Fall is officially upon us in New York City. The leaves are turning, the coats have come out, and of course, winter squash is everywhere–which, in my opinion, is one of the few consolations for cold weather. Sweet, creamy, and healthy? Sign me up.
If you’ve never ventured beyond butternut, I urge you to try kabocha, an adorably plump green-skinned Japanese pumpkin that’s widely available here in NYC. Canned pumpkin will work (even if it’s not always really pumpkin), but I love this cheesecake most with homemade kabocha purée–its creaminess, sweetness, and light orange color add the perfect touch to this fall dessert.
- Rinse your kabocha, then microwave on high for 2 minutes. This softens the squash, making it easier to chop.
- Slice the squash in half and use a spoon to scoop out the seeds. Chop the squash into large chunks and steam for 10-15 minutes, until very soft.
- Separate the orange flesh from the green rind (it’s fine if there’s a little left over) and purée in a blender until smooth.
- Adjust a rack to the middle of the oven and preheat to 350°F / 175°C. Line the base of a 6” springform pan with a circle of parchment paper.
- In a food processor, pulse the graham cracker sheets and sugar until finely ground. Add the melted butter and continue pulsing until the mixture sticks together. (If you don’t have a food processor, place the graham crackers in a ziploc bag and crush with a rolling pin, then transfer to a mixing bowl and stir in the sugar and butter.) Press the graham cracker mixture evenly into the base of the springform pan.
- Bake for 10-15 minutes, until set. Remove from the oven and set aside on a wire rack to cool. Keep the oven on while you prepare the filling.
Filling(adapted from Sally’s Baking Addiction)
- Fit a stand mixer with the paddle attachment. Beat the cream cheese and granulated sugar on medium-high until smooth and creamy, 2-3 minutes. Add the sour cream and vanilla extract and beat to combine.
- Add the eggs 1 at a time, beating on medium-low just until blended. Overmixing will deflate the batter, so stop mixing as soon as they’re combined.
- Scoop 1 cup of the cream cheese batter into a mixing bowl. Stir in the kabocha pureé, cinnamon, and pumpkin spice until the color is uniform.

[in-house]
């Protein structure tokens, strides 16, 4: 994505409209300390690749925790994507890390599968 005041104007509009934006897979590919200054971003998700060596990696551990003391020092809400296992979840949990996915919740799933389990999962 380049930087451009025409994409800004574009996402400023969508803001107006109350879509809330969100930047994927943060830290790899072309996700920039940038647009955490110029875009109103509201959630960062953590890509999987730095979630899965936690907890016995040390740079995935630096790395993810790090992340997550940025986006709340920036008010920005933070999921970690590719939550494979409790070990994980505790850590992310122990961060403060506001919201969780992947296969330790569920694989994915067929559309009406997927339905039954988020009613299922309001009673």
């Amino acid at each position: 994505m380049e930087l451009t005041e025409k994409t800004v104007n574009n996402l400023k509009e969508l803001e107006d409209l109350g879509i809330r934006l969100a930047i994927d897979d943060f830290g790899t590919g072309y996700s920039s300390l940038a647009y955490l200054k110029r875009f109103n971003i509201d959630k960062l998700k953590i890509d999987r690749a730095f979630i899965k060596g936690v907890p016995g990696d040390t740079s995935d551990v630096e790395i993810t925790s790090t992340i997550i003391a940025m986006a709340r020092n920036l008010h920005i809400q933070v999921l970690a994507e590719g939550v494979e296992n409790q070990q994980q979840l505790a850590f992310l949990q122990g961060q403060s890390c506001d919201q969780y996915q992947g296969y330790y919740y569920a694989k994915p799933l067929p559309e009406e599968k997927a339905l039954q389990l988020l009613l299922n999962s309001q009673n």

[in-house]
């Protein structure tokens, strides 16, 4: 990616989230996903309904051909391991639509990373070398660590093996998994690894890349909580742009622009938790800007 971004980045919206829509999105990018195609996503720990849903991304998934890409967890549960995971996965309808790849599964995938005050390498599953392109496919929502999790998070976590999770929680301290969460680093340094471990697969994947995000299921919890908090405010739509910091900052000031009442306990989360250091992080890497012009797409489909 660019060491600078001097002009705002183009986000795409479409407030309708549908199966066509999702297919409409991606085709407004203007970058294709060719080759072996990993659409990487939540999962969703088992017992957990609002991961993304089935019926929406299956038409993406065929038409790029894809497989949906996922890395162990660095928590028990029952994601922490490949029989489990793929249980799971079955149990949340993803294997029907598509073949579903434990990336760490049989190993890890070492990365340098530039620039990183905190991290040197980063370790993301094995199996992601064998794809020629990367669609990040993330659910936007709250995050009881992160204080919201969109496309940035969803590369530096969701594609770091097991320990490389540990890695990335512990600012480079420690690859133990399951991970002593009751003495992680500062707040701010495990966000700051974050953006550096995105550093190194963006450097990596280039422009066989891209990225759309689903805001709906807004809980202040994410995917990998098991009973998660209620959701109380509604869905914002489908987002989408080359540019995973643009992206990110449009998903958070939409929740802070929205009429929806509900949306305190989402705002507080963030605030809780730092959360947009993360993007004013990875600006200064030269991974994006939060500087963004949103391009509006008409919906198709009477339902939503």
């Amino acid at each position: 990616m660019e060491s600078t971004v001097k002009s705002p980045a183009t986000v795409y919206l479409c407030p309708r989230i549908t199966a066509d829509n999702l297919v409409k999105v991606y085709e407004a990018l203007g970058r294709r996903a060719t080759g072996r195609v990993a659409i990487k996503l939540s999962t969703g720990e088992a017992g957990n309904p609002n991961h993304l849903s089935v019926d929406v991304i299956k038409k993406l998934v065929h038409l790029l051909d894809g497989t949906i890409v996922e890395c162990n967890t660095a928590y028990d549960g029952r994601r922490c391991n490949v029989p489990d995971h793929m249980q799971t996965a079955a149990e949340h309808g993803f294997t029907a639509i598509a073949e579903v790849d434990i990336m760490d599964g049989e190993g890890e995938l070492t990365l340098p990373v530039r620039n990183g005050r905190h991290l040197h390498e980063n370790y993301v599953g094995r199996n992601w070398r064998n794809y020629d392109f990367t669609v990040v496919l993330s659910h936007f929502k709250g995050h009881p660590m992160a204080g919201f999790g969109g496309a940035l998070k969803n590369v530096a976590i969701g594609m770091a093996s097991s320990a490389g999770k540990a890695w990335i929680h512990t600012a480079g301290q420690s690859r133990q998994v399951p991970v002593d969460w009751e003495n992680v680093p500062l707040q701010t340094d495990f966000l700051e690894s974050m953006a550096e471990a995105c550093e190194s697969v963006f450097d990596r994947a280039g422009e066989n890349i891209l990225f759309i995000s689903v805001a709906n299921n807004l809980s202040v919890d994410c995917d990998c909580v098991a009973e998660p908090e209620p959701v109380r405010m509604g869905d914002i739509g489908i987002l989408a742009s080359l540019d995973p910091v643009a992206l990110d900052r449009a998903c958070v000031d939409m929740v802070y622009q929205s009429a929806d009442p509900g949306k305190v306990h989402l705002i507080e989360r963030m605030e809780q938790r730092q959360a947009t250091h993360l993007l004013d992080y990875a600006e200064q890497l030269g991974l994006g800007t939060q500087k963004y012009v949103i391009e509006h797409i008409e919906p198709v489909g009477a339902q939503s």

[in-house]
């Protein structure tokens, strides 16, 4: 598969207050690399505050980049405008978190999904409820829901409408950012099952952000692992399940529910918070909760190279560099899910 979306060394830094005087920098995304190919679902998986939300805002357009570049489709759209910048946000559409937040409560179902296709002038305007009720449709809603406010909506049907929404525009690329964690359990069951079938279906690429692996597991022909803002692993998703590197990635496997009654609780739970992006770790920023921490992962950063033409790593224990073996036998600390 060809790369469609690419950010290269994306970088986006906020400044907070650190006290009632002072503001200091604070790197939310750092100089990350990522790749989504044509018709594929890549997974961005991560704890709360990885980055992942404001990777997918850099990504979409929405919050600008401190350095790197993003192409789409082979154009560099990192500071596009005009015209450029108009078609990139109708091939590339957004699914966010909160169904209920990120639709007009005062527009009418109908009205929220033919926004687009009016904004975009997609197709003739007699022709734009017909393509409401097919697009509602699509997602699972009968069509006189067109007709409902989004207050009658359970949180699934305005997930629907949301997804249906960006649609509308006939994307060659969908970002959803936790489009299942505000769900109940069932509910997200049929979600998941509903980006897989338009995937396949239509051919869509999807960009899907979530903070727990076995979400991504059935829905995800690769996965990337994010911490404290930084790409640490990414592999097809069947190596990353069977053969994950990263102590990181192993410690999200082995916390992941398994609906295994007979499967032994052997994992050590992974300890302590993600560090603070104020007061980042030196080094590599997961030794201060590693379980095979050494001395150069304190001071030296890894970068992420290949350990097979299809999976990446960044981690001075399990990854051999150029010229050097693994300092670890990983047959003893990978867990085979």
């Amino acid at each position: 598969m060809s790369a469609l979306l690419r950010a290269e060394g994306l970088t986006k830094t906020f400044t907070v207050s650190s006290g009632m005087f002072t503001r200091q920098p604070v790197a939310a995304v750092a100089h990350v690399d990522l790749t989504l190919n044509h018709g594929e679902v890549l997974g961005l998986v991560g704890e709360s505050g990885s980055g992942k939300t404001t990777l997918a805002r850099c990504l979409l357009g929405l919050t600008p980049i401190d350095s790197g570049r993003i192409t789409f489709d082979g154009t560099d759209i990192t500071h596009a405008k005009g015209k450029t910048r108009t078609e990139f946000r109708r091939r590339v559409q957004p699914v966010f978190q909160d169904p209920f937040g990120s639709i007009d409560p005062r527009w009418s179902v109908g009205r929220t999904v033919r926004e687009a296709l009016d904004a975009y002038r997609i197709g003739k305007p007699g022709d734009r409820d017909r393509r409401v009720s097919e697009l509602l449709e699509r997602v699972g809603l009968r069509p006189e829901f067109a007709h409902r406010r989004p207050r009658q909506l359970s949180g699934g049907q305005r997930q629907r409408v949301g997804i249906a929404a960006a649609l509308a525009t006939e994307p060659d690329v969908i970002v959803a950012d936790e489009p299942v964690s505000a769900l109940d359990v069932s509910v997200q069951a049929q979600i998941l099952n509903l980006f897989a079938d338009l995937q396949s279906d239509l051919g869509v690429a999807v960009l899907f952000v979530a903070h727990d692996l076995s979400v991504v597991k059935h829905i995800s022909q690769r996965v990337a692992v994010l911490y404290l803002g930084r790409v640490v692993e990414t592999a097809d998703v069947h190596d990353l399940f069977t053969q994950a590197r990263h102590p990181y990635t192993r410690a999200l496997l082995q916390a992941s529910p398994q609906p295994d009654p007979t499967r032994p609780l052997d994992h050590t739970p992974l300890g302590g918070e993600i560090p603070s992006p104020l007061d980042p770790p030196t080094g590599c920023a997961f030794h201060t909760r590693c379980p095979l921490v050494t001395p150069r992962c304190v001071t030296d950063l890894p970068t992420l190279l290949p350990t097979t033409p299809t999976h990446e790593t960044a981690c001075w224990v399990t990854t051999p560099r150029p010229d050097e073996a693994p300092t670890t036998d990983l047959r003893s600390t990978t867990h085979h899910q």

- Alternate dropping large spoonfuls of the kabocha batter and the plain cream cheese batter onto the crust. Gently shake the pan to even out the surface. Use the tip of a butter knife to draw a #-shaped grid across the surface. Swirl a little more if you’d like, but don’t go overboard, or the colors will blend together.
- Boil a kettle of water. Place a 9” cake or 8” square baking pan in the middle rack of the oven and carefully pour in at least 1” of boiling water. Wrap the bottom and sides of a springform pan in two layers of aluminum foil to prevent leaks. Gently place the springform into the baking pan, so it’s immersed in the boiling water. (The steam from the water bath helps regulate the temperature in the oven and create a moist environment, preventing cracks.)
- Bake for 50-75 minutes, until the center of the cheesecake wobbles ever so slightly when you jiggle the pan. Turn the oven off, crack the oven door, and leave the cheesecake inside for an hour to cool gradually.
- After an hour, remove the springform pan to a wire rack and allow to cool to room temperature. Transfer to the fridge for at least 4 hours to allow the cheesecake to set.
- Run your thinnest knife between the cake and the rim of the pan. Unmold the cake from the springform and set the ring aside. Slide the knife under the parchment round and transfer the cake to a cutting board. Use a cake spatula to smooth the edges of the cheesecake.
- Use a sharp chef’s knife to slice the cheesecake, wiping it clean between each cut for the neatest slices. If you’re feeling decadent, top with ice cream, candied pecans, and/or caramel syrup. Leftover cheesecake can be stored in the fridge for up to 4 days or frozen for longer-term storage (see tips).
- Freezing cheesecake: Cheesecake freezes remarkably well, which makes it a great dessert to stash away for a surprise gathering. Slice the cheesecake and transfer to a freezer-safe tupperware, making sure to leave space between each slice so they don’t stick together. When ready to serve, defrost in the fridge overnight or at room temperature.
- Do I have to use blocks?: I can’t advise using cream cheese spread (the type that comes in tubs) to make cheesecake, as it becomes granular and wet when exposed to heat. The blocks are your best bet.
- No 6” pan? Simply double the ingredients and bake the cheesecake in a 9” pan. Note that it may take a few minutes longer to bake through.
This might damage my foodie credit, but I’ve never seen the appeal of crusty breads. Loaf of sourdough so crusty that it seems designed to scrape off the top layer of your mouth? Pass. No, to me, bread heaven is made of giant mounds of fluffy, pillowy milk bread, the type that sighs softly when you bite into it. Layer in sweet ribbons of condensed milk, and you get this bread.
A little backstory: I first stumbled across this recipe on the now-defunct blog Mimi Bakery House. I remember the instructions being hard to follow, but the results were so good I didn’t care. Month after month, I came back to the recipe, and like all good relationships, I assumed it would always be there for me. When all of a sudden the blog shut down, I have to admit I panicked a little. Despite my best efforts, I couldn’t find the original. Thankfully, several other blogs had adapted the original recipe, confusing instructions and all. I hope you’ll find this one less confusing and well worth the trouble.